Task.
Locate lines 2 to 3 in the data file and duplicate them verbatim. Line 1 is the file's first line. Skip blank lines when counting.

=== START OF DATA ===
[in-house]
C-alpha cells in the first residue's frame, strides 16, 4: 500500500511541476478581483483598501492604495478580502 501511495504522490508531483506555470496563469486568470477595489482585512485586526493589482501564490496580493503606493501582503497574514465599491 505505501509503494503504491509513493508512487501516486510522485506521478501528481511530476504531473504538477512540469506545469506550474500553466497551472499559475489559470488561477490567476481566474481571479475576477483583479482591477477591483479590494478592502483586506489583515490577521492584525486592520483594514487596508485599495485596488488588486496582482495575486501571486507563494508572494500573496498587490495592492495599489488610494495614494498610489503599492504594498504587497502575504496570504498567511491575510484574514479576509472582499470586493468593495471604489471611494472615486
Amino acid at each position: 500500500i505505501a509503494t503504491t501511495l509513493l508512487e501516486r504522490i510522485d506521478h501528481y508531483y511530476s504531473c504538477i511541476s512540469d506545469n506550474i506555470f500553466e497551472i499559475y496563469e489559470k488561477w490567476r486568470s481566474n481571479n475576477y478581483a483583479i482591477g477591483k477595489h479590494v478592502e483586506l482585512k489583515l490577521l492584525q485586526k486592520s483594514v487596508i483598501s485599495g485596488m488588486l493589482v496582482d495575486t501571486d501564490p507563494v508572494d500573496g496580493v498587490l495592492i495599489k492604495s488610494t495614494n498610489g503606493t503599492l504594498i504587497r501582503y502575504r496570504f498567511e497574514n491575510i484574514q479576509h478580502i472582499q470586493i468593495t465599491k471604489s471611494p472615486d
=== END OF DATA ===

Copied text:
C-alpha cells in the first residue's frame, strides 16, 4: 500500500511541476478581483483598501492604495478580502 501511495504522490508531483506555470496563469486568470477595489482585512485586526493589482501564490496580493503606493501582503497574514465599491 505505501509503494503504491509513493508512487501516486510522485506521478501528481511530476504531473504538477512540469506545469506550474500553466497551472499559475489559470488561477490567476481566474481571479475576477483583479482591477477591483479590494478592502483586506489583515490577521492584525486592520483594514487596508485599495485596488488588486496582482495575486501571486507563494508572494500573496498587490495592492495599489488610494495614494498610489503599492504594498504587497502575504496570504498567511491575510484574514479576509472582499470586493468593495471604489471611494472615486
Amino acid at each position: 500500500i505505501a509503494t503504491t501511495l509513493l508512487e501516486r504522490i510522485d506521478h501528481y508531483y511530476s504531473c504538477i511541476s512540469d506545469n506550474i506555470f500553466e497551472i499559475y496563469e489559470k488561477w490567476r486568470s481566474n481571479n475576477y478581483a483583479i482591477g477591483k477595489h479590494v478592502e483586506l482585512k489583515l490577521l492584525q485586526k486592520s483594514v487596508i483598501s485599495g485596488m488588486l493589482v496582482d495575486t501571486d501564490p507563494v508572494d500573496g496580493v498587490l495592492i495599489k492604495s488610494t495614494n498610489g503606493t503599492l504594498i504587497r501582503y502575504r496570504f498567511e497574514n491575510i484574514q479576509h478580502i472582499q470586493i468593495t465599491k471604489s471611494p472615486d